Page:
Coming up in repertory film: ’70s horror, ‘Incident at Oglala,’ and more

Just in time for Black Friday, a classic critique of American consumerism. 'Dawn of the Dead' screens November 25.

Philadelphia’s crowded film festival scene tends to peter out as the holidays approach, but don’t despair. Plenty of cinephiles around town will continue to share their indie, foreign, and cult favorites with the public between now and Christmas.

Take the venue-hopping nonprofit Cinema Ray, for whom it’s never a bad time to indulge in some classic horror. On November 25 — appropriately coinciding with Black Friday — the group will take to the Ruba Club to screen Dawn of the Dead, George A. Romero’s genre-defining zombie flick from 1978. Set in the Philly area, the film is arguably one of the most vicious critiques of American consumerism to emerge from the drive-in era.

The following week, on November 30, Cinema Ray will keep things going with It’s Alive, another 1970s grindhouse cut, directed by b-movie extraordinaire Larry Cohen. If your favorite part of the Chucky series was watching a tiny humanoid murderer, just wait until you see Cohen’s newborn mutant terrorize Los Angeles for 90 minutes. Tickets to either screening cost $8.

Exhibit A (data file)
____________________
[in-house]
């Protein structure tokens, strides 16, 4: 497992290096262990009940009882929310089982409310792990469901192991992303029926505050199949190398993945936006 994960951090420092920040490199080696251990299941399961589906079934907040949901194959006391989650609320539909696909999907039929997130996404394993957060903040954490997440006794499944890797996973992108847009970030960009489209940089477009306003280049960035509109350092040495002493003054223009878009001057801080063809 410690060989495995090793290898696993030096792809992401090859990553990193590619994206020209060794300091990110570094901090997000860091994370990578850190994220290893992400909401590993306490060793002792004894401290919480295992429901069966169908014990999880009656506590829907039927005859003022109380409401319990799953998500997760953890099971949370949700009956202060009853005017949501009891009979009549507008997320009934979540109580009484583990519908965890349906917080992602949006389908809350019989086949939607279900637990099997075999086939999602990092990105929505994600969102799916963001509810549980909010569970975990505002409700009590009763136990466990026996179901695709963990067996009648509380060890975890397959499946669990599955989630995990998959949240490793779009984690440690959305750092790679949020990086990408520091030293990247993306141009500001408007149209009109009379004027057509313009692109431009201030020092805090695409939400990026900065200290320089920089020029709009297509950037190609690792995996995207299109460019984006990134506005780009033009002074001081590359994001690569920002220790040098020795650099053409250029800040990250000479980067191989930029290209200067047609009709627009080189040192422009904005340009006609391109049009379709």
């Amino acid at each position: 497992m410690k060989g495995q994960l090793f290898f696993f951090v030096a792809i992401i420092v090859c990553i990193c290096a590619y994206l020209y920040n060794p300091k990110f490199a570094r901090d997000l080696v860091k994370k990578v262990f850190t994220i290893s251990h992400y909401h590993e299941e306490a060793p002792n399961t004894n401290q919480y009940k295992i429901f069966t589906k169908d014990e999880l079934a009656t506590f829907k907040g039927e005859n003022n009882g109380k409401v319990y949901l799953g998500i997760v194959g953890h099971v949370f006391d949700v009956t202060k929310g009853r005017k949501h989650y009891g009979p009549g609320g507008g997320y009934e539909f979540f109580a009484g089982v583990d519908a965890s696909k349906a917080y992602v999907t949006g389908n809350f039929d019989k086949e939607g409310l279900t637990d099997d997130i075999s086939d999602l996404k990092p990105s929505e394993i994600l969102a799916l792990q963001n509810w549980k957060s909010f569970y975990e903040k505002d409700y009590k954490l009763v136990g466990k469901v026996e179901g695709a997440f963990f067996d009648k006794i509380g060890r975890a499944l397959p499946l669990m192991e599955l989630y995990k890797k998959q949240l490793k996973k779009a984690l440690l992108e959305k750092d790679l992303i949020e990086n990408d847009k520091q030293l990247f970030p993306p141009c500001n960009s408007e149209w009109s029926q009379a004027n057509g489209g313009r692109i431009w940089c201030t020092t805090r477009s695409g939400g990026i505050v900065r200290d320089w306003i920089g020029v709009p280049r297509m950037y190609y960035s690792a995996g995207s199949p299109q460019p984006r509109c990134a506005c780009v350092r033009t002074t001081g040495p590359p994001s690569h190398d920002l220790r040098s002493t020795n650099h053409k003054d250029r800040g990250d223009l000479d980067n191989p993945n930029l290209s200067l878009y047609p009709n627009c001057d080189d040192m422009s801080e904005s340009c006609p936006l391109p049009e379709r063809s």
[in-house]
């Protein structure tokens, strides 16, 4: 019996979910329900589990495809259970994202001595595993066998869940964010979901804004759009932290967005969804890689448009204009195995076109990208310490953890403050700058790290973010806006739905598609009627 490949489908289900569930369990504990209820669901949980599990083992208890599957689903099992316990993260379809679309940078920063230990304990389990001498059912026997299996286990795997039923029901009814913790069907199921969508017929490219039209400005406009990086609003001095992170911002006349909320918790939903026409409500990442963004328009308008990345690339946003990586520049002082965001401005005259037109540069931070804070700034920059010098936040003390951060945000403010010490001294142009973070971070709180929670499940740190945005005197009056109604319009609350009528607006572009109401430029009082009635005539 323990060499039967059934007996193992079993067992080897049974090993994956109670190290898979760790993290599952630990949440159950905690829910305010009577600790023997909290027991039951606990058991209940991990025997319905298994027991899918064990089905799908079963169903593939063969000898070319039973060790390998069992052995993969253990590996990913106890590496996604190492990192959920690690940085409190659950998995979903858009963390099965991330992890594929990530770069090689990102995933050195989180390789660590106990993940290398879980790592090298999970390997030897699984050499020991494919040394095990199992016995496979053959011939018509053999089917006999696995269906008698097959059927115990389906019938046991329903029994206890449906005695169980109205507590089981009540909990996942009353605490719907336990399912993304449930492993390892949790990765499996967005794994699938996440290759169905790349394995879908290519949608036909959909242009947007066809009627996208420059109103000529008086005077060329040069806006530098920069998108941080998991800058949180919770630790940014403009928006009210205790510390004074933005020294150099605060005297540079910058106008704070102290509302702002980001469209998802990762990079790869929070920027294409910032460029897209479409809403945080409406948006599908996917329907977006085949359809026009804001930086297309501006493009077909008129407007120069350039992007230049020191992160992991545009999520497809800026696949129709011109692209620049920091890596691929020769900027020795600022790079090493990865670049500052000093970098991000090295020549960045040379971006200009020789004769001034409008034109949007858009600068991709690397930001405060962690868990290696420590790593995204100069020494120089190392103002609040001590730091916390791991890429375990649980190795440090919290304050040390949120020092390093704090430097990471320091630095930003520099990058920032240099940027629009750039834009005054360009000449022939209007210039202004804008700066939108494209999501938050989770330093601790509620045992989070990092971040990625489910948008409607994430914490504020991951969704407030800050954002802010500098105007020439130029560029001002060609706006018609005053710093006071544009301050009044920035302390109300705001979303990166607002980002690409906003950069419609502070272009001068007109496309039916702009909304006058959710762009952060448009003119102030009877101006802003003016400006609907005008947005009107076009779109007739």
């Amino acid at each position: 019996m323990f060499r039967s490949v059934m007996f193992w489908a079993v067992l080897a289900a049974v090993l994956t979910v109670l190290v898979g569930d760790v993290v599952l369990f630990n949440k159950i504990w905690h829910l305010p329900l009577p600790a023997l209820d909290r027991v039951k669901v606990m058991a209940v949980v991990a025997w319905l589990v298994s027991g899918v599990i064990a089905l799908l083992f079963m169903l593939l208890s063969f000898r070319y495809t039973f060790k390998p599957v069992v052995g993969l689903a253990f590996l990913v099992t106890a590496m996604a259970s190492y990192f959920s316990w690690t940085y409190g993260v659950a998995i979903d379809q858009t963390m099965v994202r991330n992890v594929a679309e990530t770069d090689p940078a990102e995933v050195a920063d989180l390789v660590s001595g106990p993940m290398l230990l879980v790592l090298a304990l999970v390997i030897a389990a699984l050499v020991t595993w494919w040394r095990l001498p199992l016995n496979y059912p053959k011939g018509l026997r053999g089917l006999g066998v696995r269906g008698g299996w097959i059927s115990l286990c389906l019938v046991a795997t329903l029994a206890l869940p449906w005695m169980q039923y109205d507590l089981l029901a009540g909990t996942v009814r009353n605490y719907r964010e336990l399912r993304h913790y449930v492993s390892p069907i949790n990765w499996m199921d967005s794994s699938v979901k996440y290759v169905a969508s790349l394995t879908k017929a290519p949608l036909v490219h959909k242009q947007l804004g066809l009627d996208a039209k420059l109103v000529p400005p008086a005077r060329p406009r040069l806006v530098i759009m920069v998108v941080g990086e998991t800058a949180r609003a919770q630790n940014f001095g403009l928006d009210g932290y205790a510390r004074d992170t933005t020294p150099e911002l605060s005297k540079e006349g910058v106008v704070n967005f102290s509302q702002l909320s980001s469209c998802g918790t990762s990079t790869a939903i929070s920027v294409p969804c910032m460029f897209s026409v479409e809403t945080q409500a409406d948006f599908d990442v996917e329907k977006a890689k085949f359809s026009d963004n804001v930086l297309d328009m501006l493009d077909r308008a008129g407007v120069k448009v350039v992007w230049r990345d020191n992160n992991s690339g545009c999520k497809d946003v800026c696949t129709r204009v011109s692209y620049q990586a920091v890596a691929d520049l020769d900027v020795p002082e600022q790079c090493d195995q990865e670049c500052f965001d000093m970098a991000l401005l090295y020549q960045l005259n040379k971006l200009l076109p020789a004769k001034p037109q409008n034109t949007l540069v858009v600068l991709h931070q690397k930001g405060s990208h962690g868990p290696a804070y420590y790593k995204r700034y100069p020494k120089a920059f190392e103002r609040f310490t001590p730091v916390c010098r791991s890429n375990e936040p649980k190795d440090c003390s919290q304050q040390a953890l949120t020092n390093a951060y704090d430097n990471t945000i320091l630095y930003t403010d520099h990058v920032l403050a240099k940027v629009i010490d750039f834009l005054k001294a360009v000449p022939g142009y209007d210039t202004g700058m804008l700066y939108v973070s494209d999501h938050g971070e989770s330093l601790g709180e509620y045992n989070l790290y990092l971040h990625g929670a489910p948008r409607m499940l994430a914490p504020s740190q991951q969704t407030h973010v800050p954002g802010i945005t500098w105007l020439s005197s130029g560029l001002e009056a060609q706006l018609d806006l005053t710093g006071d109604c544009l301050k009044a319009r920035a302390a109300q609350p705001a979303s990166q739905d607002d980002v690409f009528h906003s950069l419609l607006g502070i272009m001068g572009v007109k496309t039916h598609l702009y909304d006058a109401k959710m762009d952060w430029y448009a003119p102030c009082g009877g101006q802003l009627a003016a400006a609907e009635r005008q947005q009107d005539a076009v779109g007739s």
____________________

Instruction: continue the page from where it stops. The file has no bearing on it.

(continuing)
Cultural docs

Cinema Ray will switch gears on November 26 when it shows the 1992 Robert Redford-narrated documentary, Incident at Oglala, at Eris Temple Arts in West Philly. This first screening in the group’s “Native American Voices” program, the doc investigates the mid-’70s shooting deaths of two FBI agents on a South Dakota reservation, as well as the thorniness of the subsequent criminal trial. 

Scribe Video Center, which always seeks to educate budding filmmakers and the Philly public at large with hard-hitting screenings and workshops, will hit up the Widener Branch Library on December 3 to show The Great Migration: A City Transformed. Consisting of both audio and video components, the program documents the Great Migration between 1910 and 1930 as it shaped and changed Philadelphia’s neighborhoods.

Fun for the (overgrown) kids

On a lighter note: those of you in your mid-20s may remember when Pokémon: The First Movie hit theaters in 1998, probably because the news made you more excited than Christmas and Halloween combined. Well, on Monday November 21, the Trocadero will capitalize on the well-documented millennial thirst for nostalgia when it brings Ash, Brock, and Misty to the screen for Movie Monday. The event is 21-plus, though, so don’t expect to see any real kids turning out for the animated fun. Admission costs $3.    

The Belgian duo of Stéphane Aubier and Vincent Patar caused a splash in the film world with its 2009 debut, A Town Called Panic. Based on a French-language TV show, this high-energy experiment in stop motion goes hard on the whimsy. The plot follows three toys (a horse, cowboy, and Indian) as they go on adventures and get caught up in all kinds of fantastical hijinks. On December 10, PhilaMOCA will show Aubier and Patar’s follow-up, A Town Called Panic: Double Fun. Each of the two films that make up Double Fun has a familiar theme: one is a Christmas special, and the other has a back-to-school conceit. But I suspect the jokes, tone, and pacing will be anything but cliché. Tickets cost $10.

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